Rob Ford painted as the problem with politicians in U.S. Republican attack ad

Toronto Mayor Rob Ford sits in the council chamber as councillors look to pass motions to limit his powers in Toronto on Monday, November 18, 2013. More information on the "extensive" police investigation into Ford should be released as it is of "very significant public interest," a judge ruled Wednesday. THE CANADIAN PRESS/Chris Young

Toronto Mayor Rob Ford was featured on American television airways, again, and this time it may really stick in his craw. Ford's image appeared in a U.S. political attack ad and was described as – gasp – a regular politician.

The 30-second commercial for Republican congressional candidate George Demos begins with images of Ford, U.S. President Barack Obama and Democratic congressman Tim Bishop (who Demos is hoping to unseat) who are held up as average politicians - corrupt, unwanted and detached from the everyman.

It's likely a tough pill to swallow for Toronto's embattled mayor, who made a name for himself as an average Joe and even recently told CNN that he didn't even think of himself as mayor.

But perhaps that is where an internationally-watch scandal involving drug use and lying to the public will leave you: A political boogeyman for even U.S. Republicans, with whom he most closely associates.

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In the ad, the narrator says Demos, a former federal prosecutor for the Securities and Exchange Commission, "knows the good guys from the bad.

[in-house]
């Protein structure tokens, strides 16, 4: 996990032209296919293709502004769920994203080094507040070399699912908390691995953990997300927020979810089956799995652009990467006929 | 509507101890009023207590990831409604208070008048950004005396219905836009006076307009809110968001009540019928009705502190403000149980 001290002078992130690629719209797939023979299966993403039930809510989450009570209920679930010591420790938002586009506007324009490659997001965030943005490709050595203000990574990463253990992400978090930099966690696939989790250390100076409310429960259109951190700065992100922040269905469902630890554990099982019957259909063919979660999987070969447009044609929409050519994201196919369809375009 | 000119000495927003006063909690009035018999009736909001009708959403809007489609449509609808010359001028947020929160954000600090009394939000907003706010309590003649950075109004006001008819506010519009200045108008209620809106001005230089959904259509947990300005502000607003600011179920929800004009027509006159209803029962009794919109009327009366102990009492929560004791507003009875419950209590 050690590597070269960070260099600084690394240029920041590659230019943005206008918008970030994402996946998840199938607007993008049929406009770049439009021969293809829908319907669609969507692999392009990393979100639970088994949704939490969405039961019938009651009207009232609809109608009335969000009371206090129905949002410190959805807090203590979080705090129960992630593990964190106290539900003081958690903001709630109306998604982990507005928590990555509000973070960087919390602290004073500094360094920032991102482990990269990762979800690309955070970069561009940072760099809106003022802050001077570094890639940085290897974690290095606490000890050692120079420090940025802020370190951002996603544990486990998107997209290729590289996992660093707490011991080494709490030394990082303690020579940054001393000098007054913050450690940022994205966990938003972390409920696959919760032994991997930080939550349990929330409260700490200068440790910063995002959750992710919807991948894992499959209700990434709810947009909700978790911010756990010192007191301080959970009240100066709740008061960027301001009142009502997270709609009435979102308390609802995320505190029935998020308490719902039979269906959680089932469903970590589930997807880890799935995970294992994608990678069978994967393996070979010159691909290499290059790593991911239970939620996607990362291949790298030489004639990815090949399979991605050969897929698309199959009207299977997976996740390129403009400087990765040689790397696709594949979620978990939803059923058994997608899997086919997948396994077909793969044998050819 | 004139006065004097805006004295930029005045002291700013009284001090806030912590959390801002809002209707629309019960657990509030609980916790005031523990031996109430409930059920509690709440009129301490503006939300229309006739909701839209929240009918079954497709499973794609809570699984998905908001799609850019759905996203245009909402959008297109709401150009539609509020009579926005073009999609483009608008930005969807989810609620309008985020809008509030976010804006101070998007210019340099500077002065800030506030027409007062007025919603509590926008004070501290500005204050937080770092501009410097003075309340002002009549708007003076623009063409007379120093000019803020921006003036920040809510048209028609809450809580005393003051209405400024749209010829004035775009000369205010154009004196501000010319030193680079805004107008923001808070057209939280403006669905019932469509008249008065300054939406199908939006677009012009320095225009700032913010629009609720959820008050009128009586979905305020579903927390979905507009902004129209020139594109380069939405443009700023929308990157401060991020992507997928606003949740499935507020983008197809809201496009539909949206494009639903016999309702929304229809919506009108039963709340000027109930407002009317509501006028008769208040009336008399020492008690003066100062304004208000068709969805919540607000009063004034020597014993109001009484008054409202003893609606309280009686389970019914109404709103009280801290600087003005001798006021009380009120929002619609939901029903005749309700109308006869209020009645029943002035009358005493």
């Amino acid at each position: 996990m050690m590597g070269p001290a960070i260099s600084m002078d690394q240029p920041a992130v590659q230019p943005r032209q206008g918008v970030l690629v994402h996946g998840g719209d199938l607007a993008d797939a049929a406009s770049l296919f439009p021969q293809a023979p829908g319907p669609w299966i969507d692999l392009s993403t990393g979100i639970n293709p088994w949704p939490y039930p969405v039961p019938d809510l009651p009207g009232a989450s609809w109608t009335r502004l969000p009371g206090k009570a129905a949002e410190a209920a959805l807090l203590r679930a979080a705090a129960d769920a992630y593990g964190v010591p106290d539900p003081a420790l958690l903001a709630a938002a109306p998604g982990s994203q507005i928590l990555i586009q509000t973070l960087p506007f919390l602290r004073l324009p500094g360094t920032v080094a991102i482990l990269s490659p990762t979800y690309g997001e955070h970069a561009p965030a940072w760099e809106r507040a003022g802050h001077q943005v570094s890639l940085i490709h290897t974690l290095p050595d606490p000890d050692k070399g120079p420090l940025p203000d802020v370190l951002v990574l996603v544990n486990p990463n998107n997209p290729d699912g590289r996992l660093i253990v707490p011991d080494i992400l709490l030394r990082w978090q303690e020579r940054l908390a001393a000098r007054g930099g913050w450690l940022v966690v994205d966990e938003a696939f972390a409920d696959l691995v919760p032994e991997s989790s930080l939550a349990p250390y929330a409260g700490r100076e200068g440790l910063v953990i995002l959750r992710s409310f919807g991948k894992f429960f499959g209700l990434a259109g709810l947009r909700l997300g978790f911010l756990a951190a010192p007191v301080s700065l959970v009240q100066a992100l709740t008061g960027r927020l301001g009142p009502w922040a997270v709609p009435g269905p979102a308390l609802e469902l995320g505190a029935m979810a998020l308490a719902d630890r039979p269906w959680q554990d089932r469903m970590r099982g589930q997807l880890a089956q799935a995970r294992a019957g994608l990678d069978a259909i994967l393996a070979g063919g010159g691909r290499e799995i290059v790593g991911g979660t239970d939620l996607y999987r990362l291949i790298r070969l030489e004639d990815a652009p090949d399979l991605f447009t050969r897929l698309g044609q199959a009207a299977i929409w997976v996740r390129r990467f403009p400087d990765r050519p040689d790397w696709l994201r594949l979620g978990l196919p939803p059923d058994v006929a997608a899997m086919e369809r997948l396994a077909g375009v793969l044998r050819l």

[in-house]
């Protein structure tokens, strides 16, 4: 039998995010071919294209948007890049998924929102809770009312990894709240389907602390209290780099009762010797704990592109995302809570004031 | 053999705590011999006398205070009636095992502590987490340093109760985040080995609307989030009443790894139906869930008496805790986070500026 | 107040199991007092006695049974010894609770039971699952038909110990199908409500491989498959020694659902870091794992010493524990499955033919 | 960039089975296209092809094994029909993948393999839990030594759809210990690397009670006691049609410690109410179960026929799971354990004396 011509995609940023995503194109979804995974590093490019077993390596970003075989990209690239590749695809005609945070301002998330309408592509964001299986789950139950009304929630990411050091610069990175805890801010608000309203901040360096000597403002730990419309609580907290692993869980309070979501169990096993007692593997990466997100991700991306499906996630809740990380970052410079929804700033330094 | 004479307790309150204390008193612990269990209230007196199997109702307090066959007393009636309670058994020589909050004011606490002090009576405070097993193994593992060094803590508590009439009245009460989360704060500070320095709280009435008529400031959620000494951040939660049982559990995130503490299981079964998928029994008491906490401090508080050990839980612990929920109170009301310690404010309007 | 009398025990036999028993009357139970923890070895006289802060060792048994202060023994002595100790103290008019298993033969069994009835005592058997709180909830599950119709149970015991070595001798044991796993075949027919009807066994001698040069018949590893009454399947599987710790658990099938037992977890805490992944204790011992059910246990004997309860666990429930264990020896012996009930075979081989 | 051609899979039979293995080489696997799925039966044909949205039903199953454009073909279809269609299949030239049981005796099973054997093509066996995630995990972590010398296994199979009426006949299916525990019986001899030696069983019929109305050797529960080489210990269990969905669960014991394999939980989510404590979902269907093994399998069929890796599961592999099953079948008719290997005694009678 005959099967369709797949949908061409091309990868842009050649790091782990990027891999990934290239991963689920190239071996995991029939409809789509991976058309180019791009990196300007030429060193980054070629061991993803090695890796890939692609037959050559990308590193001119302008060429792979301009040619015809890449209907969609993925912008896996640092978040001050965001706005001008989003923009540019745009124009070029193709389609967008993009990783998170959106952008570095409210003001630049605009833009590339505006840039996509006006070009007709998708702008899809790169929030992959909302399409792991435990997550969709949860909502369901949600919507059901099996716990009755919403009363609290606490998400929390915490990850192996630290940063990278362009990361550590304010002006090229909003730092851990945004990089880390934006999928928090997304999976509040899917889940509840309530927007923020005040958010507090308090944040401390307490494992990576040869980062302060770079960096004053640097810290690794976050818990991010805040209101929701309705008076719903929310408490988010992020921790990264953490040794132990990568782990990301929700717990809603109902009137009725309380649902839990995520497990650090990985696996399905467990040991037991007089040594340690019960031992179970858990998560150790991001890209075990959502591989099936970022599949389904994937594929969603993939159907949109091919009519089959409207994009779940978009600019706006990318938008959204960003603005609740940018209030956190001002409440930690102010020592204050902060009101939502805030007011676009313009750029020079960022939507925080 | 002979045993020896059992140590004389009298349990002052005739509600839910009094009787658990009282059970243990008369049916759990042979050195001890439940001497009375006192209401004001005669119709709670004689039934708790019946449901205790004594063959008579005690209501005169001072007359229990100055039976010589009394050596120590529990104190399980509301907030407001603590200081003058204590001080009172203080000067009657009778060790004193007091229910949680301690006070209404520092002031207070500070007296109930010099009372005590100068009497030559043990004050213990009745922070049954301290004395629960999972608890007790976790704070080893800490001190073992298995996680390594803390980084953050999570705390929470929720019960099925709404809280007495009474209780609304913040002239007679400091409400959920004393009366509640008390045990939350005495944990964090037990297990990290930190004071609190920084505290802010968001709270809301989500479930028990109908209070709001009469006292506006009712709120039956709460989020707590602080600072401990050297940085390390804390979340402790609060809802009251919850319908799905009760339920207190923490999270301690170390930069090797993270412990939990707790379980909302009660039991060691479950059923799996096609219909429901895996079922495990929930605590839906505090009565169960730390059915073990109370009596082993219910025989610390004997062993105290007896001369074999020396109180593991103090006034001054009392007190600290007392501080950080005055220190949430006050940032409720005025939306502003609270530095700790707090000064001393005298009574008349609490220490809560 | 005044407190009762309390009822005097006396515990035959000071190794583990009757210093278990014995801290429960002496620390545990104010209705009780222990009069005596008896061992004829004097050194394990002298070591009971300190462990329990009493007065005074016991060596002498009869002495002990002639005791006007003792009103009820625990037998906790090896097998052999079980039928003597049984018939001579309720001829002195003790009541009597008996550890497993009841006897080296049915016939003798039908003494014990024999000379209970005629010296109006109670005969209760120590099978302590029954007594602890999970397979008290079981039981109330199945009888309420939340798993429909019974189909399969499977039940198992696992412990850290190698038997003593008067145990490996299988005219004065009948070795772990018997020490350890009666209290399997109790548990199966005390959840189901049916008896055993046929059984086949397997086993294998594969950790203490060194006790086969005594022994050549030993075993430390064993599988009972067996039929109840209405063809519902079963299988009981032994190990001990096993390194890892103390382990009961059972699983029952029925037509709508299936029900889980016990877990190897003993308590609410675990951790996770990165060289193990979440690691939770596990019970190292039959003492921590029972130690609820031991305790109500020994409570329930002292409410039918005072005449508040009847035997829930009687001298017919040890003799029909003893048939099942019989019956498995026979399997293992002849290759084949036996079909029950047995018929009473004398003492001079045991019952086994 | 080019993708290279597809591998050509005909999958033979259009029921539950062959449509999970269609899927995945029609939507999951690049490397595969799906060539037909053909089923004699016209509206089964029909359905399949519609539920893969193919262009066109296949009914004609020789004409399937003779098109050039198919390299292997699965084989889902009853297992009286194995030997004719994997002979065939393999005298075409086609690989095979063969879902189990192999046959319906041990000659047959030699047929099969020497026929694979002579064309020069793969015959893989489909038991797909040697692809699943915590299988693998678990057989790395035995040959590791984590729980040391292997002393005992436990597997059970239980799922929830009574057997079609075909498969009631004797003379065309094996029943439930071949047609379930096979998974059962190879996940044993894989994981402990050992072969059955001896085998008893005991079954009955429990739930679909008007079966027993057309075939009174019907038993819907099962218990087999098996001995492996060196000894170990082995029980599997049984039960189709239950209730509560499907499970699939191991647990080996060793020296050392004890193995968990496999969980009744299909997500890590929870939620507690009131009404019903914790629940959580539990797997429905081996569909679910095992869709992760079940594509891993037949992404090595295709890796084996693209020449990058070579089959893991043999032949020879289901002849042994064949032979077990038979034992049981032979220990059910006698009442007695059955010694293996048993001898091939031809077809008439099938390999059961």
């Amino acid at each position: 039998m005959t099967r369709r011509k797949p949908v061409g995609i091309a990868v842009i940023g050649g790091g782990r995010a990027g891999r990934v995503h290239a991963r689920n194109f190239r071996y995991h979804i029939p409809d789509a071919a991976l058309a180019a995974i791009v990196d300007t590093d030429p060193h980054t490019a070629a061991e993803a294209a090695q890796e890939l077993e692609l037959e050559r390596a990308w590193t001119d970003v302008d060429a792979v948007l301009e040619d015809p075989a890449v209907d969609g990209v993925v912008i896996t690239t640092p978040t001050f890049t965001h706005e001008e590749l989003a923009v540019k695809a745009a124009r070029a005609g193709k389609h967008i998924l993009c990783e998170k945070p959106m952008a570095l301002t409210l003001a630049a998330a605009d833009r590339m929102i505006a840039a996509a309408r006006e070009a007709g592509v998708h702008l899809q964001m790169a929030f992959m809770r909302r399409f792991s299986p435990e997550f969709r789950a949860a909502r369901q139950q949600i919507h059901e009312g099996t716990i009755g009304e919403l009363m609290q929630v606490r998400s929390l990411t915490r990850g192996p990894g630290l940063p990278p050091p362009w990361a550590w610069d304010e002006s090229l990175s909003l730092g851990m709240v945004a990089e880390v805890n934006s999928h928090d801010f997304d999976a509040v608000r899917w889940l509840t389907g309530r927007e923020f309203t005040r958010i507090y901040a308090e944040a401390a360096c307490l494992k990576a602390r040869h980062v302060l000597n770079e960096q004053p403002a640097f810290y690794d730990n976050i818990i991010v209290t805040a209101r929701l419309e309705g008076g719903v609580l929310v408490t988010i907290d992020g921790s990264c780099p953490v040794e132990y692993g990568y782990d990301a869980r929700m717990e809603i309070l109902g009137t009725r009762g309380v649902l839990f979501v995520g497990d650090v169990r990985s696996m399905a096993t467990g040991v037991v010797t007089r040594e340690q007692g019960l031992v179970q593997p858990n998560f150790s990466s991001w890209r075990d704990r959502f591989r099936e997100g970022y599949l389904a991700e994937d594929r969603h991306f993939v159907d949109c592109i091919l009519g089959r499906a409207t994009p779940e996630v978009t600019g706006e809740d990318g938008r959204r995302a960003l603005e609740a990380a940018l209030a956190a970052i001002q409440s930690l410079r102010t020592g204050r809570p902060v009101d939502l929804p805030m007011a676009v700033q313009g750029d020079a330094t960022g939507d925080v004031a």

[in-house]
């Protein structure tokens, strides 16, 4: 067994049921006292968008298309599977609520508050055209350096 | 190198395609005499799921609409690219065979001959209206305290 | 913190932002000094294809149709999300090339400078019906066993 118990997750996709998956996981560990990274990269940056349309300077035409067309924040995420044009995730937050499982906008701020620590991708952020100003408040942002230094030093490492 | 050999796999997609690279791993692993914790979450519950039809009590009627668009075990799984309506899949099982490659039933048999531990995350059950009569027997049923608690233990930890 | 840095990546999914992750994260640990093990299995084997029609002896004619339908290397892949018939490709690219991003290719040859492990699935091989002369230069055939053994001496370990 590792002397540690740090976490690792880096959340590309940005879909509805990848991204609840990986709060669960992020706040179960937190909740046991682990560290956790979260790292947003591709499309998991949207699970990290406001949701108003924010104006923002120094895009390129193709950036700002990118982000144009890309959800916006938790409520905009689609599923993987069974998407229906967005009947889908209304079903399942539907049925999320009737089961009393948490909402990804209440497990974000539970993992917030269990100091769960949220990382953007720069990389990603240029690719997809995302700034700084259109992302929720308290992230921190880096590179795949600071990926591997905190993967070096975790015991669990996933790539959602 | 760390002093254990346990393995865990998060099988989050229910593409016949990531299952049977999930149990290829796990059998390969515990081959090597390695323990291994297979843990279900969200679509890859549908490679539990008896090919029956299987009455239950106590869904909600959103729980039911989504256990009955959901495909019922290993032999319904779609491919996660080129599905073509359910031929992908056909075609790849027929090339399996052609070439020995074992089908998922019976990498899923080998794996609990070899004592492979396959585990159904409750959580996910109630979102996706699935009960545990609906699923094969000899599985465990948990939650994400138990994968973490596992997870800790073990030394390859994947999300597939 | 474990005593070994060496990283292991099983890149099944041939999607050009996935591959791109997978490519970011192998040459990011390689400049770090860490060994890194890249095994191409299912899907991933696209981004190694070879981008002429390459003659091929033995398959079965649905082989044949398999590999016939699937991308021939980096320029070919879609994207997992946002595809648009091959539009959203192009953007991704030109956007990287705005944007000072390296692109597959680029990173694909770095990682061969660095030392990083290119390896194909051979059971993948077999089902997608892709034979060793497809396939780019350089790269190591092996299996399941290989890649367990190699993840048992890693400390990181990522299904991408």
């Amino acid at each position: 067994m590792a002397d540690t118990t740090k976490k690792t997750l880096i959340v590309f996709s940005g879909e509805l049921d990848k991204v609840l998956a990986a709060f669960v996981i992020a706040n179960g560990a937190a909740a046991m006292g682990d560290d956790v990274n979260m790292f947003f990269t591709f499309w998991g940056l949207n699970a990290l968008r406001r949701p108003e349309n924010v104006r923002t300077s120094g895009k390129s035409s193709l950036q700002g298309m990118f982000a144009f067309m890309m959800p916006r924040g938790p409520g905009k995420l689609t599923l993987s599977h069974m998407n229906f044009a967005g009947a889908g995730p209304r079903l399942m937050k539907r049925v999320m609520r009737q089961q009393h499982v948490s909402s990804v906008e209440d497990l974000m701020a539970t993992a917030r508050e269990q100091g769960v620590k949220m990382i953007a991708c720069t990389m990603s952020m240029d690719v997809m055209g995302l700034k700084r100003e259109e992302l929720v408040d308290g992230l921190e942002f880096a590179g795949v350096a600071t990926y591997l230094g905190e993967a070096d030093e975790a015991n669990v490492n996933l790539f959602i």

"As a federal prosecutor, he threw crooks in jail because it was the right thing to do."

It goes on to promise that Demos will never vote to raise taxes, a very Fordian claim. It also promotes Demos' opposition to Obamacare. Ford himself derided Obamacare in a recent interview with Fox News' The O'Reilly Factor.

Kevin Tschirhart, George Demos’ campaign manager, told the Toronto Star that they featured Ford because "what we're against is corruption in politics."

Ford has garnered many headlines in the U.S. since being embroiled in a drug and confidence scandal that saw city council strip him of many powers and hand them to Deputy Mayor Norm Kelly.

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That adjustment shifted the balance of authority to Kelly's office, and left Ford steaming.

According to CBC News, Ford is furious that Premier Kathleen Wynne is planning to meet with Kelly to discuss city business – a meeting to which he has not been invited.

Of course, Ford has had plenty of chances to meet with Wynne in the past and has failed to establish a working relationship with the premier. So it is little surprise that she would jump at the chance to meet with a more focused alternative.

The clash between Ford and Kelly – whom he personally named deputy mayor – will also continue at city hall this week as debate surrounds a scheduled increase to council salaries.

The Toronto Sun reports that everyone on council is set to receive about a 1.5 per cent pay hike next year. That would increase each councillor's $104,147 annual salary by $11,562 and the mayor's $175,395 salary by $2,630.

Ford has predictably come out against the increase. On this debate, perhaps Ford and Demos might agree. Although we are unlikely to see an about-face in his next political attack ad.

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